MFC support for MBCS deprecated in Visual Studio 2013

MFC support for MBCS deprecated in Visual Studio 2013

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Hello, I’m Pat Brenner, a developer on the Visual C++ Libraries team. In this blog post I want to share some information about the Microsoft Foundation Class (MFC) Library, and in particular the support of the multi-byte character set (MBCS) in MFC.

MFC has many features that support building desktop apps, and MFC has supported both Unicode and MBCS for many years. However, because Unicode is so popular, and because our research shows significantly reduced usage of MBCS, we are deprecating MBCS support in MFC for Visual Studio 2013. This keeps MFC more closely aligned with the Windows SDK itself, because many of the newest controls and messages are Unicode only. A warning to this effect has been added to MFC, so when an application is built using MBCS, a deprecation warning is issued. This warning can be eliminated by adding the NO_WARN_MBCS_MFC_DEPRECATION preprocessor definition to your project build definitions.

MFC is a very large library and its binary components (static and dynamic libraries and PDBs) form a large part of the total size of the Visual C++ product. The size of the MFC libraries substantially increases both download size and install time (in full install and update scenarios). In part this is because there are so many flavors of the MFC libraries: Debug/Release, Unicode/MBCS, Static/Dynamic. To address this, the MBCS libraries will only be available via a separate download, which is available here.

The goal is to remove MBCS support entirely in a subsequent release. MFC would then support only Unicode. We are interested in hearing feedback about this decision, so if you have comments, please take the time to leave a response to this article. Are you using MBCS in MFC? If so, what is the reason, and is there a reason you have not converted your application to Unicode?

We’re committed to supporting MFC and making sure that applications built with MFC will run on future Windows platforms. I hope you find this information useful and reassuring.

Pat Brenner, Visual C++ Libraries Development Team

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  • Please add 6 and 2 and type the answer here:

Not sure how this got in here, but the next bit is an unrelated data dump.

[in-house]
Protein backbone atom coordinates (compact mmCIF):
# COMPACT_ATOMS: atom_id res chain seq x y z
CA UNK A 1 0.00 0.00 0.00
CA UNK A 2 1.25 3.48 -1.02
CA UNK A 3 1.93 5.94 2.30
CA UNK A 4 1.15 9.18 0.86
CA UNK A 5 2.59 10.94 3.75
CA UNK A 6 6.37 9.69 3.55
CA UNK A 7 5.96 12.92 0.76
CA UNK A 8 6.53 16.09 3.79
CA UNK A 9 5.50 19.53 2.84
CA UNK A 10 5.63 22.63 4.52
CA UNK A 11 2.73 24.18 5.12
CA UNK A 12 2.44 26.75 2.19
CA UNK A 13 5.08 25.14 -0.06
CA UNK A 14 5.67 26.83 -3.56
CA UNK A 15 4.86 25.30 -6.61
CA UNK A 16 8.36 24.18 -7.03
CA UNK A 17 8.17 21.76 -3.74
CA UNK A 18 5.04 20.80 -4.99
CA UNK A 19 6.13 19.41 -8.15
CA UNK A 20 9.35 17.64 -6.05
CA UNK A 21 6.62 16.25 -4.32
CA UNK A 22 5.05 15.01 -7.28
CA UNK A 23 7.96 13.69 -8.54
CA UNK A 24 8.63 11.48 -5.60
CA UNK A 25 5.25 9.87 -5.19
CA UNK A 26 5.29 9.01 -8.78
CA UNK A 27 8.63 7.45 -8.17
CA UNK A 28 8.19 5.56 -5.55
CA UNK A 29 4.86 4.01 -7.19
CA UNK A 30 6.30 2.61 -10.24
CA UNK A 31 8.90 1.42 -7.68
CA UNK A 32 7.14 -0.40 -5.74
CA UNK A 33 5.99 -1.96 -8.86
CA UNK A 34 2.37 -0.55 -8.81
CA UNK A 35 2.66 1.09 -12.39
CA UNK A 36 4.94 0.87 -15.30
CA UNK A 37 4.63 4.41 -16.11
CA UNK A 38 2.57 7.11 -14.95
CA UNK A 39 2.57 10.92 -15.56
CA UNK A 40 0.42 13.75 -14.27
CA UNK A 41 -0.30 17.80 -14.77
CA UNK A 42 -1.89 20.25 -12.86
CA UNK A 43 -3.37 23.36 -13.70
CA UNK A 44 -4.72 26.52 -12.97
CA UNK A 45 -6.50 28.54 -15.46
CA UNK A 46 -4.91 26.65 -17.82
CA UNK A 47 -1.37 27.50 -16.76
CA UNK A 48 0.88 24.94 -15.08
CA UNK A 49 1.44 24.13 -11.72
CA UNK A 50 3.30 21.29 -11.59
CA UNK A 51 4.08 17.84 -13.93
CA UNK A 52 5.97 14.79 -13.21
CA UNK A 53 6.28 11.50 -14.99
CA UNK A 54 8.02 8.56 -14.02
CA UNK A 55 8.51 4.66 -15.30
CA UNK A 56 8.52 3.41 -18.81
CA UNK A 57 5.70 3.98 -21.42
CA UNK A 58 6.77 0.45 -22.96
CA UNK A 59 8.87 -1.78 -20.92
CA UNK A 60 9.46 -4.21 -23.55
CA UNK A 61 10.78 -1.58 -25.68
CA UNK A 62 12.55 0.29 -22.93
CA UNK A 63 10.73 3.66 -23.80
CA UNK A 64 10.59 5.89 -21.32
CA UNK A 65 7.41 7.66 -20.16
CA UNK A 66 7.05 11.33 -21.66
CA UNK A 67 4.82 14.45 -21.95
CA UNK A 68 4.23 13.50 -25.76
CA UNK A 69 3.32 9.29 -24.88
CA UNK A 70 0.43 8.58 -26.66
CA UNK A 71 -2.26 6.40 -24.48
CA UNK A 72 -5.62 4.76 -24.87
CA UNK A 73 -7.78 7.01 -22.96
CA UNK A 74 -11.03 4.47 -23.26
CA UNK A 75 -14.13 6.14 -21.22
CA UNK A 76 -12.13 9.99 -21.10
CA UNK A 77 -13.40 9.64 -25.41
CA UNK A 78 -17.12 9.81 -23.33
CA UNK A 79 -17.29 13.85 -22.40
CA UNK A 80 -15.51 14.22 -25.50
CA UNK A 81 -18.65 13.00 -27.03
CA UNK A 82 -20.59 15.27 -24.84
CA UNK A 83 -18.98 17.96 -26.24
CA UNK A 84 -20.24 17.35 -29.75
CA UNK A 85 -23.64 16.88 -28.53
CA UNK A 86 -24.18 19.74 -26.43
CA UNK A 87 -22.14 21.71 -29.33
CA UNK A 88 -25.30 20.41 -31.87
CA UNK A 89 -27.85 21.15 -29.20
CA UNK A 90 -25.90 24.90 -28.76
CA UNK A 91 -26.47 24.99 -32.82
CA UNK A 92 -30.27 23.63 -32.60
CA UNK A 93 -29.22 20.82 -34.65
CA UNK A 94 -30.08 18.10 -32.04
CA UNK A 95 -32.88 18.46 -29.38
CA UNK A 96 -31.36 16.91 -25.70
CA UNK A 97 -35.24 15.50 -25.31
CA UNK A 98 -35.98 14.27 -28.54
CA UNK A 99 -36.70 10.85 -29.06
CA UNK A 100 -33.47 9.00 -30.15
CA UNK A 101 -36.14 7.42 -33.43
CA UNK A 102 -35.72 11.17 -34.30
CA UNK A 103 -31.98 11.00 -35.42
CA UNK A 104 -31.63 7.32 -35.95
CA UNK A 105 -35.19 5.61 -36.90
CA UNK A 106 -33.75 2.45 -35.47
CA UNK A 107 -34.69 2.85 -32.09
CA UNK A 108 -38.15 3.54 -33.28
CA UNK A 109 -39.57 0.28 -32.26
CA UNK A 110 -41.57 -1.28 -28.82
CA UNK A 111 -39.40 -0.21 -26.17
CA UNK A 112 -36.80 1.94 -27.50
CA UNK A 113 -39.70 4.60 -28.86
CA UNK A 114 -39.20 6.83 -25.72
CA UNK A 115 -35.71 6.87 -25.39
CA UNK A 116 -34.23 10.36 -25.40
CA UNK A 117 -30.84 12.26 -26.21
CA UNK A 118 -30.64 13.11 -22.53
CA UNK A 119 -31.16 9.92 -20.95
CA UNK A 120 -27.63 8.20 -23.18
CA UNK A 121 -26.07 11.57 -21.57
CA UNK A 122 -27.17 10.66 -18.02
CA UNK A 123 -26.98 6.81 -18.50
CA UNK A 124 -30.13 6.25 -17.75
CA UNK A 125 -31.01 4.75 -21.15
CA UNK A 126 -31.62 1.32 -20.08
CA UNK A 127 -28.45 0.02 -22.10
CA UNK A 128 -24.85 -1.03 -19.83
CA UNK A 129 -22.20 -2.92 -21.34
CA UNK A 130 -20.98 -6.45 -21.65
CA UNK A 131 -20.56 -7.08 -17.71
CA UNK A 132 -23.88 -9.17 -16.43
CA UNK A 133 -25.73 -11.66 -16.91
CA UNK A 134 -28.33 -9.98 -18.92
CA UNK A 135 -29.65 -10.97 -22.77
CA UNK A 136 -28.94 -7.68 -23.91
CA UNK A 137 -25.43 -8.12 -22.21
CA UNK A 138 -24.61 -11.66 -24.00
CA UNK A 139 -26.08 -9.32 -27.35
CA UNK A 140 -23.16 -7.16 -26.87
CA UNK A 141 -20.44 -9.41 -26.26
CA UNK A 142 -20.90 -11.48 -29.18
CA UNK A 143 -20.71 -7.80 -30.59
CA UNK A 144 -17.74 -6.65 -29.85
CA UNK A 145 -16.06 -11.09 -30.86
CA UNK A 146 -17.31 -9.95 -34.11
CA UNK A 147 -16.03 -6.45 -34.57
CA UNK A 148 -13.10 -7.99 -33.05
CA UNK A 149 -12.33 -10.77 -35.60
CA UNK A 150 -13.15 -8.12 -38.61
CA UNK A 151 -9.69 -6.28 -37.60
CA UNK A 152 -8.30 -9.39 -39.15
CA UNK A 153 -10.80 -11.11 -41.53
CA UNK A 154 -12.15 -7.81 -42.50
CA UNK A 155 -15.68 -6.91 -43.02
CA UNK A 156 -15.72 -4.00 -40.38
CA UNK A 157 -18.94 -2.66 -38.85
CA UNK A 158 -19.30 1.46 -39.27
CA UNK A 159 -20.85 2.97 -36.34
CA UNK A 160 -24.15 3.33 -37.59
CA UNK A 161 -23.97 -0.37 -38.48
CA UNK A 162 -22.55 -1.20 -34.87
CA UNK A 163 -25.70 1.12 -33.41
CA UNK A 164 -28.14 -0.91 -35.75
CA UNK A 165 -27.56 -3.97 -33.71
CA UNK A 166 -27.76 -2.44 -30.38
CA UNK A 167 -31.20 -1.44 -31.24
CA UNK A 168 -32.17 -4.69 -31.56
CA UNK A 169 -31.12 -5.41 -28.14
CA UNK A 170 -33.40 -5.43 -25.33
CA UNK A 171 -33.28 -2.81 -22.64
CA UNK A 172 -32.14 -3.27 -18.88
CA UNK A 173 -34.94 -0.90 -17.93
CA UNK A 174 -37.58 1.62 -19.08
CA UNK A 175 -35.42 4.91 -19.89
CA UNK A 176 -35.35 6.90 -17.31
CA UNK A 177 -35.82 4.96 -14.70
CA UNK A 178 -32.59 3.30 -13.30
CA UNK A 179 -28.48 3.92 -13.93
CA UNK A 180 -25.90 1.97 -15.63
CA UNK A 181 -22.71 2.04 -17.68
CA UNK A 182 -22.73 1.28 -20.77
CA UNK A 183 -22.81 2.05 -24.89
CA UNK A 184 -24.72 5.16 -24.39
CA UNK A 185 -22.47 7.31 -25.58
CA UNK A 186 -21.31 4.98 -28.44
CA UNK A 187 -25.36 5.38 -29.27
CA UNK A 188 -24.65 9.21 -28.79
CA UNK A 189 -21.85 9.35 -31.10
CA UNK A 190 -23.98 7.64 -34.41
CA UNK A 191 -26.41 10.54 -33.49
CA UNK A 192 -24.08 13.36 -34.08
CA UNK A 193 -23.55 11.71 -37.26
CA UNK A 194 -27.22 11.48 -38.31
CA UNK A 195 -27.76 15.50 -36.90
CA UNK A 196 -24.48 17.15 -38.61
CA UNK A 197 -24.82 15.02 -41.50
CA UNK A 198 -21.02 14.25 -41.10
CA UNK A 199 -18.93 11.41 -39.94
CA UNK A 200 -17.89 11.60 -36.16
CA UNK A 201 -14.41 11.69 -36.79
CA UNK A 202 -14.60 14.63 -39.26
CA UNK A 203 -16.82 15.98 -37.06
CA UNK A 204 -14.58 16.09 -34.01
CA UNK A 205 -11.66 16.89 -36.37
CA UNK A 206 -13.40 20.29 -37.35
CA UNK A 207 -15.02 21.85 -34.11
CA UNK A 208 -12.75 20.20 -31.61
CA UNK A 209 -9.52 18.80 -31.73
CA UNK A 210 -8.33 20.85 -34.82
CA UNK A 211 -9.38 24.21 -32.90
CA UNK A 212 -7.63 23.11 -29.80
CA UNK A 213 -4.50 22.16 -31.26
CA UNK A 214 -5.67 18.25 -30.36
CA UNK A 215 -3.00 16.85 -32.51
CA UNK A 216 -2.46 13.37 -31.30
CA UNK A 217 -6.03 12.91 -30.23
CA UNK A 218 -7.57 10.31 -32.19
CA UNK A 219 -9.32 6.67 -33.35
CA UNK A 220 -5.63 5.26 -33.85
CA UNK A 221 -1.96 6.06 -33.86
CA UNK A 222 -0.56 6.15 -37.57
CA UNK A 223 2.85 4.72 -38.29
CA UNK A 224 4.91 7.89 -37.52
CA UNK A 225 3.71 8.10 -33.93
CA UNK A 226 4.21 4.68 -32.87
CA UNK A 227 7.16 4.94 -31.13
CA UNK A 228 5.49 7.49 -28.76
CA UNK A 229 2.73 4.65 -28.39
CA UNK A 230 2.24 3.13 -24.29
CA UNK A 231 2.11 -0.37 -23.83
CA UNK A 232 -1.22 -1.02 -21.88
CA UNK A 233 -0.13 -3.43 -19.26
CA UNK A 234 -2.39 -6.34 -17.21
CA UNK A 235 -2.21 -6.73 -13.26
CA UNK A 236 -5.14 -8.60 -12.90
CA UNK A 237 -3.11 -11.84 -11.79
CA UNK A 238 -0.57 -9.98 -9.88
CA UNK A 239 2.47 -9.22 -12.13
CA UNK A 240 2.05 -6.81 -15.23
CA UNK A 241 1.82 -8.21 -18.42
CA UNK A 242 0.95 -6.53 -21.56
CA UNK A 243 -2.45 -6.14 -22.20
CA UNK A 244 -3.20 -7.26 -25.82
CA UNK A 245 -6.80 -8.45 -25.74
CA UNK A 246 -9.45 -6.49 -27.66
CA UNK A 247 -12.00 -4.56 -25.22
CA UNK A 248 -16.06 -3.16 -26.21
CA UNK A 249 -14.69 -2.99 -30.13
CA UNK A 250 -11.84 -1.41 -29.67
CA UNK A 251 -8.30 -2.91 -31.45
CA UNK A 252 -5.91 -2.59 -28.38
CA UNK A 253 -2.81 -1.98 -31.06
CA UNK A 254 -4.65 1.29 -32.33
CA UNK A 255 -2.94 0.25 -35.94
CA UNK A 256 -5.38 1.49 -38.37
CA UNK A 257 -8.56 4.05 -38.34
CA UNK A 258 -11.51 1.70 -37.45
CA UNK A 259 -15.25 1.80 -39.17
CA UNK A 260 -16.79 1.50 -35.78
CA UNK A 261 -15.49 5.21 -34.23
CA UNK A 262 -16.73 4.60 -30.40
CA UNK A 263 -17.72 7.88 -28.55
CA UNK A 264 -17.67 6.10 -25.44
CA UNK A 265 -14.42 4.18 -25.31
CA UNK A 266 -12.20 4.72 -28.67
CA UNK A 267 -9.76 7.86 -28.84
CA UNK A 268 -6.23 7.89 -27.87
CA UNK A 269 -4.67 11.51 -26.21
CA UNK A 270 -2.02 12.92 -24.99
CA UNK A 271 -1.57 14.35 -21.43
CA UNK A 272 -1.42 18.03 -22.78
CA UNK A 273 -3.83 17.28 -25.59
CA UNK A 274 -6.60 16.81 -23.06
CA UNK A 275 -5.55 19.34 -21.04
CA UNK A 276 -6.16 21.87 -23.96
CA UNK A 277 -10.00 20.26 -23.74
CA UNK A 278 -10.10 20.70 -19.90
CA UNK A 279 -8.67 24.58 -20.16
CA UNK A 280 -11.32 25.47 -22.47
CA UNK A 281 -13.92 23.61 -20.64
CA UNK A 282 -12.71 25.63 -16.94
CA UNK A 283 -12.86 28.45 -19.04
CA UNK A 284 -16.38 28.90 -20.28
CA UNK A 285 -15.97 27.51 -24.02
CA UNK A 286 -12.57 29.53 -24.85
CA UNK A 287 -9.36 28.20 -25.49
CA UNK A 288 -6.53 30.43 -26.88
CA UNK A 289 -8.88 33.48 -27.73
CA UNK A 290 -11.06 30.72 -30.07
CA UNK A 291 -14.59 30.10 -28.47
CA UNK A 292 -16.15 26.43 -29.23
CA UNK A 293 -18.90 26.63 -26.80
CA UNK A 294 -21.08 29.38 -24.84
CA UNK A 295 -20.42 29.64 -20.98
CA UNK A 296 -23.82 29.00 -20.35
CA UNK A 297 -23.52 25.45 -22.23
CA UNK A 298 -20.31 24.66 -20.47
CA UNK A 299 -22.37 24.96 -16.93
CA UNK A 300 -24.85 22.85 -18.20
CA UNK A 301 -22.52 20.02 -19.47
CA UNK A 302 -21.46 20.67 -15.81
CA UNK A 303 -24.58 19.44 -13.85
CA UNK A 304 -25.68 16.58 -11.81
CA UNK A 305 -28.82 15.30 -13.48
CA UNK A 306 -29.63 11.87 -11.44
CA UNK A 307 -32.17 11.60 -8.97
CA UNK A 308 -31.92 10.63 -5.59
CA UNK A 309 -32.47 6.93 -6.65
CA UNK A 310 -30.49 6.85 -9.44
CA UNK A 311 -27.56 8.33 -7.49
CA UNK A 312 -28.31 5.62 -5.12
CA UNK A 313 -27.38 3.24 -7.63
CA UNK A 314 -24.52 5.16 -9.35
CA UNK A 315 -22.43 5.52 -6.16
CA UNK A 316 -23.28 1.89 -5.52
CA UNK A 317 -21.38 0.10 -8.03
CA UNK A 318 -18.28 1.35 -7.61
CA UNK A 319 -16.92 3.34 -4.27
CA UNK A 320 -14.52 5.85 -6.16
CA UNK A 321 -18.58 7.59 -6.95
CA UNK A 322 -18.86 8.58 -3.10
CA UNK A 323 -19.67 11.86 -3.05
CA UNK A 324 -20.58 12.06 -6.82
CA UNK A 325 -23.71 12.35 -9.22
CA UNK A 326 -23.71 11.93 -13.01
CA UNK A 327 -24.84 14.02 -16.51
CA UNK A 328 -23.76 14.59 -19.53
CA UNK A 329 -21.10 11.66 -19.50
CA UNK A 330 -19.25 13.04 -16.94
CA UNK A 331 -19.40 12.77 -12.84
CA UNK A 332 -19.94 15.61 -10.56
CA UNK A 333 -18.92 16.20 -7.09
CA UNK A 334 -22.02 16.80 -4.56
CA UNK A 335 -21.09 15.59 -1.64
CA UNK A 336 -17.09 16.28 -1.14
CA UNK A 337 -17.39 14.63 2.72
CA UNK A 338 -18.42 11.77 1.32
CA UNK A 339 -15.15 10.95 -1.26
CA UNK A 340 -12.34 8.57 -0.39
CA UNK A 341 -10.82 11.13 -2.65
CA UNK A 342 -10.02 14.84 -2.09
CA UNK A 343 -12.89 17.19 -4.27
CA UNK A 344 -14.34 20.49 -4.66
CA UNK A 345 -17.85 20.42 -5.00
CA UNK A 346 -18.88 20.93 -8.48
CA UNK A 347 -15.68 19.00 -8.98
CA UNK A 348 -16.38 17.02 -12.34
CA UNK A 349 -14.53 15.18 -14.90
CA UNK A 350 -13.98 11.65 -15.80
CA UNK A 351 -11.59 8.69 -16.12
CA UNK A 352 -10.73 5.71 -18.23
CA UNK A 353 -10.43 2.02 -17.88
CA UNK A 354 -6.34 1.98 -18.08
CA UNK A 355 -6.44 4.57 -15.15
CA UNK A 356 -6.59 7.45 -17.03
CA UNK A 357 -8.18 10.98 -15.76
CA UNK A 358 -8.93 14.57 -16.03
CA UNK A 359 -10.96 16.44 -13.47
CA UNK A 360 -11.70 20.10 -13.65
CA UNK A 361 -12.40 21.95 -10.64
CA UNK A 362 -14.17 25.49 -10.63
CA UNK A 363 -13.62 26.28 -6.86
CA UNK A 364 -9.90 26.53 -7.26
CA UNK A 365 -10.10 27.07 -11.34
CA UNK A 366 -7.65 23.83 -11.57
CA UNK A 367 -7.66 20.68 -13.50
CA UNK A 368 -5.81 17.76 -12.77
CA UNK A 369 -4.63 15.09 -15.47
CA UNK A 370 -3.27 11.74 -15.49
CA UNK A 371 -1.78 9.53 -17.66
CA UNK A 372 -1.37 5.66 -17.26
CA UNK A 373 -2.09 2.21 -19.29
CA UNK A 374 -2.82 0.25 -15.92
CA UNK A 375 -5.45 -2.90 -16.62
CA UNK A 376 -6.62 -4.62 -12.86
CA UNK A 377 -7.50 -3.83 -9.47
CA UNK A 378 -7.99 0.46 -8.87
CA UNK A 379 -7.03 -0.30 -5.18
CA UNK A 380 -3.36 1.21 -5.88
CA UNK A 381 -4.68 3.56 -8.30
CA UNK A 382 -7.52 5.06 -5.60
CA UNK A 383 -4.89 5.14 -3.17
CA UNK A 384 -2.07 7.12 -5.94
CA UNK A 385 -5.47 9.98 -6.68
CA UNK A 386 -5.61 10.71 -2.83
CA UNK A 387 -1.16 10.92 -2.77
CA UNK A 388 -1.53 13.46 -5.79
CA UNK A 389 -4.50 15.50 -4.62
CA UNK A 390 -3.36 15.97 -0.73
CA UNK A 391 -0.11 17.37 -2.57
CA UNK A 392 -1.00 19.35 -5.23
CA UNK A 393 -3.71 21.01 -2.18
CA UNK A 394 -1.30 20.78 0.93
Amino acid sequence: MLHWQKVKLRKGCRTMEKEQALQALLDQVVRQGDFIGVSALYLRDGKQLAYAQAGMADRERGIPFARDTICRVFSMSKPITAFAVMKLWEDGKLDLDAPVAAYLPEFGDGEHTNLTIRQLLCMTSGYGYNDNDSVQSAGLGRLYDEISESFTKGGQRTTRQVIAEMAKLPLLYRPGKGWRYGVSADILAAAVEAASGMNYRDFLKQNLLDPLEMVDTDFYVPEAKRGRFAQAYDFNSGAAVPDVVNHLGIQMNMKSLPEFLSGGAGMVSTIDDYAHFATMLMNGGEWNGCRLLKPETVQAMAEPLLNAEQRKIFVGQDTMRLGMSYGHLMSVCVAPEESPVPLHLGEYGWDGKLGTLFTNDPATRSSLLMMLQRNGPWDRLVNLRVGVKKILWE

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  • @Pat: In our case, the application consists mostly of a huge pile of portable core C/C++ code that builds on all kinds of platforms, not just Windows.  On all of those platforms we use 8-bit strings, usually carrying UTF-8.  We can't rewrite that portable core code to use UTF-16.

    On Windows, that core code is wrapped up in an MBCS MFC application.  In order to make multilingual UTF-8 work in our MFC app, we hack the relevant GUI controls to bypass MFC's APIs and use the Win32 Unicode APIs instead.  The code involved with that edit - everywhere that multilingual UTF-8 touches the GUI - was a far smaller set of code than all the points at which the core code meets MFC, which is where we'd need to make thousands of edits to convert between UTF-8 and UTF-16 if MFC drops MBCS support.

    Thanks for listening!

  • I currently work on an ActiveX control that ships in both multibyte and unicode configurations (two separate controls). Many of the components that use this control (as part of a larger product) can be upgraded to use the unicode version with a sufficient amount of work (legacy code that hasn't been touched in a long while), or already are running the unicode version.

    The biggest problem I can think of is that our control can be serialized and embedded inside of MS-Office documents. As a result, our clients have documents that have been saved that we need to continue to support in order to be able to load and use those documents in the future.

    Our options without continued MBCS support are the following:

    1) Freeze development of the MBCS version at an arbitrary point and ship the 'frozen' dll instead of a current build. Bug fixes would probably still have to be back-ported, and the code-base would diverge at an increasing rate.

    2) Provide a conversion from MBCS document to unicode document. Note that this is non-trivial as the codepage for conversion between the two is tied to the charset of the font that displays the text, and not the string itself.

    3) Not upgrade our compiler version for this project.

    That being said, I'd love to only have to build 2 configurations (x86 and x64) instead of 4.

  • Every release the same questions arise:  Is it OK to remove MBCS support?  XP support?  For legacy projects, nothing has changed since the last time.  The answer is No to both questions.

  • If I use "Not Set" at the Character Set configuration on my project, will I be affected by this remove of MBCS?